Local councils are responsible for identifying and putting a stop to criminal landlords. In some cases, tenants can even claim rent back from a landlord who breaks the law.
But councils are not doing much to help renters identify illegal practice and exercise their rights which means that many landlords are getting away with criminal behaviour.
End of furlough puts 341,000 more renters at risk of debt
More than 340,000 private renters in Great Britain work in sectors at risk of lay-offs when the furlough scheme ends. This will add to the numbers of people who cannot cover their rent because housing benefit levels are inadequate, and are at risk of arrears and eviction.
We are calling on the government to raise Local Housing Allowance to cover the median rent so that families do not get into debt and to set up a fund to clear the debts of renters who have already got into serious arrears by compensating landlords up to 80% of the rent owed. We are also calling for fast-track abolition of Section 21 “no fault” evictions to prevent unnecessary hardship now that courts have reopened.
Renting as a family under Section 21 - Laura's Story
It can be difficult to think back on life before the coronavirus lockdown. But even as long ago as the first week in March, we knew we were on the cusp of it. It was during this time, when the lockdown turned from an ‘if’ to a ‘when’, that my family were greeted with a section 21 ‘no fault’ eviction notice.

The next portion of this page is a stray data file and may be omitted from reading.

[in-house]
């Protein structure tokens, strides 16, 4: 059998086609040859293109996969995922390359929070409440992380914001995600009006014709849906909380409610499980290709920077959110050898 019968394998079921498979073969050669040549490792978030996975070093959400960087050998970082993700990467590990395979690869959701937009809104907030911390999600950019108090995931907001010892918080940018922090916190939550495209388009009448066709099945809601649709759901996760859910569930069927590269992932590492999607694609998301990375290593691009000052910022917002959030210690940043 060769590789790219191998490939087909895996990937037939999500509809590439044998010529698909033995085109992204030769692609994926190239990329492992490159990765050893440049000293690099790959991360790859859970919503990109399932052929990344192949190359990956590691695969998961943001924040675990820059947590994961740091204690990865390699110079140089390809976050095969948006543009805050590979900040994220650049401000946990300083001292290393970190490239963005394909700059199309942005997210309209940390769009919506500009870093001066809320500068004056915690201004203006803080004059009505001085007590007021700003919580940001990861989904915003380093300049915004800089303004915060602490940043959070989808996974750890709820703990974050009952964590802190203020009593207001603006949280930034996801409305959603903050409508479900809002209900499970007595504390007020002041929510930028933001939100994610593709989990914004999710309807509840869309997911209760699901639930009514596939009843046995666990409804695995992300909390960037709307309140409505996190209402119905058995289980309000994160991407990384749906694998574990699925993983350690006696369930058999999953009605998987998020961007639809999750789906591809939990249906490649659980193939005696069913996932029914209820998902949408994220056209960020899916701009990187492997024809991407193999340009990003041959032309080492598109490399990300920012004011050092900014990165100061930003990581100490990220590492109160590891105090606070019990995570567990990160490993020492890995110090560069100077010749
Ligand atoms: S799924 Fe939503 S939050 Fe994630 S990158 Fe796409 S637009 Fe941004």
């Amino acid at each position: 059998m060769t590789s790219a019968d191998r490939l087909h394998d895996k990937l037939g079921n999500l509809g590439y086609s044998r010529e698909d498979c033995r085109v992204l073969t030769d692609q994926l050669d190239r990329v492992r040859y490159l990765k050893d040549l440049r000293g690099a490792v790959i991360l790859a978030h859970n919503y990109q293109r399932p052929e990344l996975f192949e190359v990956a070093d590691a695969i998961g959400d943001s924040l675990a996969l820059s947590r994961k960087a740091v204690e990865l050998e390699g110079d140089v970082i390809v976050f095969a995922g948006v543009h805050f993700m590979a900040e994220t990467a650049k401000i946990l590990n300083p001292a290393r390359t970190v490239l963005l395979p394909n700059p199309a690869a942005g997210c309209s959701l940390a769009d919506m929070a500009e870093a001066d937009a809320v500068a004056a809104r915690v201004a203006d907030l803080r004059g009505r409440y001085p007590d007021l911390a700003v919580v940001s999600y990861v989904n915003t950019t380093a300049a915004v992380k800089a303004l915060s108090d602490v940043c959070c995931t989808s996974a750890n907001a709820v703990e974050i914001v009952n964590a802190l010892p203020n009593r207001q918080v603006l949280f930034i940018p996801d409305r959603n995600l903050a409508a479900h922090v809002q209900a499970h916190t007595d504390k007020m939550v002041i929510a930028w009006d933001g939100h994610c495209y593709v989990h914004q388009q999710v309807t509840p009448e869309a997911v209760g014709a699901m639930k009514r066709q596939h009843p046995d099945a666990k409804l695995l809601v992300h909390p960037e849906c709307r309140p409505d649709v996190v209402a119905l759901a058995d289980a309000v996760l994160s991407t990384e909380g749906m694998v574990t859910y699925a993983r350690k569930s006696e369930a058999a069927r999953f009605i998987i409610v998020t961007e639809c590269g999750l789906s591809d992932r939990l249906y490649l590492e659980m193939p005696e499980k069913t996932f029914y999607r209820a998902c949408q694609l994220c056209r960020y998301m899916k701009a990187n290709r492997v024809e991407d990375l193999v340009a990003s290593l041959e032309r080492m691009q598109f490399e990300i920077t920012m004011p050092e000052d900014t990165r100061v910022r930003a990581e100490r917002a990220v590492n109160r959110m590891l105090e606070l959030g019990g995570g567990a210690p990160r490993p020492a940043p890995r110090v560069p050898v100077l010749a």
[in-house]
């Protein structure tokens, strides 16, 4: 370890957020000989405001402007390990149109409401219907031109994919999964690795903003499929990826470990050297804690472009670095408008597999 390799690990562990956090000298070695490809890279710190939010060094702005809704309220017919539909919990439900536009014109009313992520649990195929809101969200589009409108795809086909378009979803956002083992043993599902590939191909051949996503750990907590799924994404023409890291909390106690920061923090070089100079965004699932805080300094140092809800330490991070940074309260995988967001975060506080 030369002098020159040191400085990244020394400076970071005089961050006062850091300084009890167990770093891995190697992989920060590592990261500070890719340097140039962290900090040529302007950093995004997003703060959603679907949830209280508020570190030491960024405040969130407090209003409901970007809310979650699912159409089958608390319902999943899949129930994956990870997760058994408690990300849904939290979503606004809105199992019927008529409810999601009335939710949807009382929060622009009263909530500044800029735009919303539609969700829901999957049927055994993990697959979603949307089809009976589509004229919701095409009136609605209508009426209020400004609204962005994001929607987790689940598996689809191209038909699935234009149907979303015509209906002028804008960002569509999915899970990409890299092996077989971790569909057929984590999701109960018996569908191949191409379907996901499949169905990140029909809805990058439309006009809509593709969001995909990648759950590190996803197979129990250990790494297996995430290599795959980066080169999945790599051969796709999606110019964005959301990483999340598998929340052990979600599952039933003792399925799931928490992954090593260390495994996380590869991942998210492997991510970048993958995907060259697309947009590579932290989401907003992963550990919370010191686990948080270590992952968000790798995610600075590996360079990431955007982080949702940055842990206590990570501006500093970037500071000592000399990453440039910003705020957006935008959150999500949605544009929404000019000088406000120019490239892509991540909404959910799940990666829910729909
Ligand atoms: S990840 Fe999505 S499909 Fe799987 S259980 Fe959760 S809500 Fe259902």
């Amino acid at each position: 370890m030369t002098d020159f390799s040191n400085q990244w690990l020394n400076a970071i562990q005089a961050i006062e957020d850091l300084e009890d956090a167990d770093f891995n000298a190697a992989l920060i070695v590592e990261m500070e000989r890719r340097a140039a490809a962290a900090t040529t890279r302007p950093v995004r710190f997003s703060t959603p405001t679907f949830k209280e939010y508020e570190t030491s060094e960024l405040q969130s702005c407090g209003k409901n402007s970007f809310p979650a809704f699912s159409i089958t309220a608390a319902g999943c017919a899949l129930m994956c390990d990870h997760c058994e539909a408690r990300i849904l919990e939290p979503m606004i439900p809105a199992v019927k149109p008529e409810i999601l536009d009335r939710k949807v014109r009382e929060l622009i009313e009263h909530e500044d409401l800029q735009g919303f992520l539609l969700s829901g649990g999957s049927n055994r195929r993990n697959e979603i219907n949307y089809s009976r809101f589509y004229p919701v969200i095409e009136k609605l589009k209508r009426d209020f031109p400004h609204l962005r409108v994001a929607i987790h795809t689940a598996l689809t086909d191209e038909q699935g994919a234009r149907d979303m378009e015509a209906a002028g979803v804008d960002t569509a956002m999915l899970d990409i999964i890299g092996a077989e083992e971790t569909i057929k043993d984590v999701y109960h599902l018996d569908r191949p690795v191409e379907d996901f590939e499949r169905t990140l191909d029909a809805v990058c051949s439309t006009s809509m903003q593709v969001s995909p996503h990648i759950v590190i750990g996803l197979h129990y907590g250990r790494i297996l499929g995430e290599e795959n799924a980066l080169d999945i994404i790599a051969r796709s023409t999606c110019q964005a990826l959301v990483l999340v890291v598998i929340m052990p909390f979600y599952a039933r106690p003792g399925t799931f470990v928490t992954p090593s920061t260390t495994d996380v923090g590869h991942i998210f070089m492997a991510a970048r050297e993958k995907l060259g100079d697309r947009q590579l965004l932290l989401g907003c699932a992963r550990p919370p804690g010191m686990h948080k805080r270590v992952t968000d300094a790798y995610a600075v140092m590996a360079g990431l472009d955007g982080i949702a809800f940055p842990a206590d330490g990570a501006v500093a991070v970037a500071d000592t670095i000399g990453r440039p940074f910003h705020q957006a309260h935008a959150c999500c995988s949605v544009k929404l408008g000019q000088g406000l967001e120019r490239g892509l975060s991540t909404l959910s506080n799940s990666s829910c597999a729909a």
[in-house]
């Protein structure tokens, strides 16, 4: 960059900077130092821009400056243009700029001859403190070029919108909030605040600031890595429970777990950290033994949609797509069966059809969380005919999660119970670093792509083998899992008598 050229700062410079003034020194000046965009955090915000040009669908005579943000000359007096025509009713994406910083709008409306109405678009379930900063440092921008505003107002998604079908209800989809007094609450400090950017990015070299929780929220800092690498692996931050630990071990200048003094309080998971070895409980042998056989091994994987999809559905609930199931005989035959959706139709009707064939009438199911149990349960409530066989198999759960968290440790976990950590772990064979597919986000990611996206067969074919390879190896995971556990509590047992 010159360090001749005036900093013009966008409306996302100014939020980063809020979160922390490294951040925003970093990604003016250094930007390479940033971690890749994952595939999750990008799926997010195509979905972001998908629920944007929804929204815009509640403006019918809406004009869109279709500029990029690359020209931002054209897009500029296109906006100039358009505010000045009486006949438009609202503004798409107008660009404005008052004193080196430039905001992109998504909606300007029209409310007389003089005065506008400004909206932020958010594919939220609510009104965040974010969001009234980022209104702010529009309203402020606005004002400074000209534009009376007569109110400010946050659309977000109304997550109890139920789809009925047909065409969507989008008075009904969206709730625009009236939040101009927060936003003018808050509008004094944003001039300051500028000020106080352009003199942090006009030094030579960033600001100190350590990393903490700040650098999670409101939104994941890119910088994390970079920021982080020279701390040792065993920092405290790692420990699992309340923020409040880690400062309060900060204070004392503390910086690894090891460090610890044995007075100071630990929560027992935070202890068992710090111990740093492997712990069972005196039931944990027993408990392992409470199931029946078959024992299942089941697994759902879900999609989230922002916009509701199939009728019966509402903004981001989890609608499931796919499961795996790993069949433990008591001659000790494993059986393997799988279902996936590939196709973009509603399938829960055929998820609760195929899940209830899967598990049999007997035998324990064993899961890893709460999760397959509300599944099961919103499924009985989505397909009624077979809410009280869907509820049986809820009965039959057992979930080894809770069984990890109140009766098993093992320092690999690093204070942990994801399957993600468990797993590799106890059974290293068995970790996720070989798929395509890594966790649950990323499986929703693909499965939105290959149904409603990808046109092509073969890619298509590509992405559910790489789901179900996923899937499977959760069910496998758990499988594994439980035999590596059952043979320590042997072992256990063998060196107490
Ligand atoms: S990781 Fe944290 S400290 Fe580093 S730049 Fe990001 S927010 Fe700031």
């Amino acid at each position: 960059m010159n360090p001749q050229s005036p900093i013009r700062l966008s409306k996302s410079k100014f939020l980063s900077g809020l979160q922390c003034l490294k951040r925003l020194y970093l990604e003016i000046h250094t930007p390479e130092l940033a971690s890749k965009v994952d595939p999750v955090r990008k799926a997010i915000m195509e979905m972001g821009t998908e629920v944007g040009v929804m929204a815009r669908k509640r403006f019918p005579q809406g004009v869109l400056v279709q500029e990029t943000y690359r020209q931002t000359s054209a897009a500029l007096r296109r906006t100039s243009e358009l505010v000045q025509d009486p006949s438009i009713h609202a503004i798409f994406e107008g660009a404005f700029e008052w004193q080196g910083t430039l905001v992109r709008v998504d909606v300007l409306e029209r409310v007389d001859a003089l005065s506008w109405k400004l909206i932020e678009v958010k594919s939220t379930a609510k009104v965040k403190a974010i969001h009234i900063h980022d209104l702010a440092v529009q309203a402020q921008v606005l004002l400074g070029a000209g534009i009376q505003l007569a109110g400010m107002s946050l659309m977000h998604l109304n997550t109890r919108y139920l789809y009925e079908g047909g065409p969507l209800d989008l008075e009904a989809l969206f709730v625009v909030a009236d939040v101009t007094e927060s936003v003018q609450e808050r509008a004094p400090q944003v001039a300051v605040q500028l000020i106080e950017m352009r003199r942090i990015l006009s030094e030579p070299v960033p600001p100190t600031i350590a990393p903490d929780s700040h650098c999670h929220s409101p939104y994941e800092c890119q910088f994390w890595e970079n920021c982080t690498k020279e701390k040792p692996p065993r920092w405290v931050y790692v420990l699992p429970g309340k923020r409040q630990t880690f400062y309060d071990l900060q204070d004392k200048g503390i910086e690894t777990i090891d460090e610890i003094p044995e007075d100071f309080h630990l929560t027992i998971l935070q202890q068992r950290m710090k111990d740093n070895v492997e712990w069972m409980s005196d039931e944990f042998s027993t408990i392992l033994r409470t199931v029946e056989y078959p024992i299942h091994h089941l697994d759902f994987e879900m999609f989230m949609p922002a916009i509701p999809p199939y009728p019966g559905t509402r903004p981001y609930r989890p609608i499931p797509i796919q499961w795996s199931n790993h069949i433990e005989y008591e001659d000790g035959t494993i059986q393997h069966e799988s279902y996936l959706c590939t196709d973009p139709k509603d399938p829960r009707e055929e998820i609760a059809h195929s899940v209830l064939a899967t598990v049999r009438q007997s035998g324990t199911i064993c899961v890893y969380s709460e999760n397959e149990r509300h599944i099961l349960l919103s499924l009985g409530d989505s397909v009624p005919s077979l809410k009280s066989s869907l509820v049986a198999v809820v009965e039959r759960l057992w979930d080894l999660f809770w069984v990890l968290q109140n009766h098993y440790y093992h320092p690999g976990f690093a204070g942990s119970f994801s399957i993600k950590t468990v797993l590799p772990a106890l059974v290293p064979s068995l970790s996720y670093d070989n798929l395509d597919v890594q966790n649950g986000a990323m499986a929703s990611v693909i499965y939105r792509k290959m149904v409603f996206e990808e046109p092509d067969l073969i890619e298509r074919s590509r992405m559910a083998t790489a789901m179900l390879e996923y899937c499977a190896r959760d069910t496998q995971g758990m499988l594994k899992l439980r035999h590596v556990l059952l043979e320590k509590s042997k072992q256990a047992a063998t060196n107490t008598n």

Immediately we began searching for a new home, for ourselves and our two children. Unfortunately, it seemed every renter in Solihull had the same idea as us. With each day bringing us closer to a lockdown, the competition to secure a rented property grew fiercer. One day my partner and I walked away from a viewing and past a rival renter, who proceeded to look from the driveway at the outside of the property and say “yeah I’ll take it” before we had even made it to our car.
I can't save as a renter in London - Adam's story
At the end of January 2020, I was made redundant. However, I was given a much appreciated redundancy package with severance pay, and was able to quickly find a new job to move into. That was however before the coronavirus and lockdown was enforced and, at the end of March, I lost this job as well. I was able to temporarily pay my rent and living costs from my original severance pay, but under the unaffordable rent costs in London, these savings soon dwindled away.
In good faith, and in an effort to avoid debt, I contacted my landlord, requesting that, with the allowances property owners had been given by the Government, I could have a rent reduction until I found another job. My request was met with an outright rejection, and I quickly started receiving aggressive letters from my landlord’s solicitors, demanding that I pay the rent in full. This was impossible, and I was forced to terminate my tenancy in London and move away.